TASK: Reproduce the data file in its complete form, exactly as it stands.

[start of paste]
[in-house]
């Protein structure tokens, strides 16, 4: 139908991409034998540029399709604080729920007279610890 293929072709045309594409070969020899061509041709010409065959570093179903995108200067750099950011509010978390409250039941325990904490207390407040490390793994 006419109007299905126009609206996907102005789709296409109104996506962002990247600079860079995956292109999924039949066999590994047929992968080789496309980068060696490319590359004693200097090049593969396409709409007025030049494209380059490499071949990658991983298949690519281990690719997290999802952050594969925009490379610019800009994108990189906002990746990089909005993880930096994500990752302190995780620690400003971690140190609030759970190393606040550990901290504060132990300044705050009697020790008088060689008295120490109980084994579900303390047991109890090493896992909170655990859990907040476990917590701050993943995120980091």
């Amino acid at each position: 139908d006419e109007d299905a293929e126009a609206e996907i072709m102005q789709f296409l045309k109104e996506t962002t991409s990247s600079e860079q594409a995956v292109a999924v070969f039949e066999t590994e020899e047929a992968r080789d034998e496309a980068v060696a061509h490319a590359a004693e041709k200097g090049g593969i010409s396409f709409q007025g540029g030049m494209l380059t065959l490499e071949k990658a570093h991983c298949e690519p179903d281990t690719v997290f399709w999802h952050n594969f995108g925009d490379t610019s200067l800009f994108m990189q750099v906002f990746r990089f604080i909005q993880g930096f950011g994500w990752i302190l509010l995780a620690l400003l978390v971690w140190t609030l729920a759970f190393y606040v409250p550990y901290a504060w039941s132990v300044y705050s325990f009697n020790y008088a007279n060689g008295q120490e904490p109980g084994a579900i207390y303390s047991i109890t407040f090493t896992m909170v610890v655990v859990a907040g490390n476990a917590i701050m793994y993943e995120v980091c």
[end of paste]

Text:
[in-house]
């Protein structure tokens, strides 16, 4: 139908991409034998540029399709604080729920007279610890 293929072709045309594409070969020899061509041709010409065959570093179903995108200067750099950011509010978390409250039941325990904490207390407040490390793994 006419109007299905126009609206996907102005789709296409109104996506962002990247600079860079995956292109999924039949066999590994047929992968080789496309980068060696490319590359004693200097090049593969396409709409007025030049494209380059490499071949990658991983298949690519281990690719997290999802952050594969925009490379610019800009994108990189906002990746990089909005993880930096994500990752302190995780620690400003971690140190609030759970190393606040550990901290504060132990300044705050009697020790008088060689008295120490109980084994579900303390047991109890090493896992909170655990859990907040476990917590701050993943995120980091």
């Amino acid at each position: 139908d006419e109007d299905a293929e126009a609206e996907i072709m102005q789709f296409l045309k109104e996506t962002t991409s990247s600079e860079q594409a995956v292109a999924v070969f039949e066999t590994e020899e047929a992968r080789d034998e496309a980068v060696a061509h490319a590359a004693e041709k200097g090049g593969i010409s396409f709409q007025g540029g030049m494209l380059t065959l490499e071949k990658a570093h991983c298949e690519p179903d281990t690719v997290f399709w999802h952050n594969f995108g925009d490379t610019s200067l800009f994108m990189q750099v906002f990746r990089f604080i909005q993880g930096f950011g994500w990752i302190l509010l995780a620690l400003l978390v971690w140190t609030l729920a759970f190393y606040v409250p550990y901290a504060w039941s132990v300044y705050s325990f009697n020790y008088a007279n060689g008295q120490e904490p109980g084994a579900i207390y303390s047991i109890t407040f090493t896992m909170v610890v655990v859990a907040g490390n476990a917590i701050m793994y993943e995120v980091c």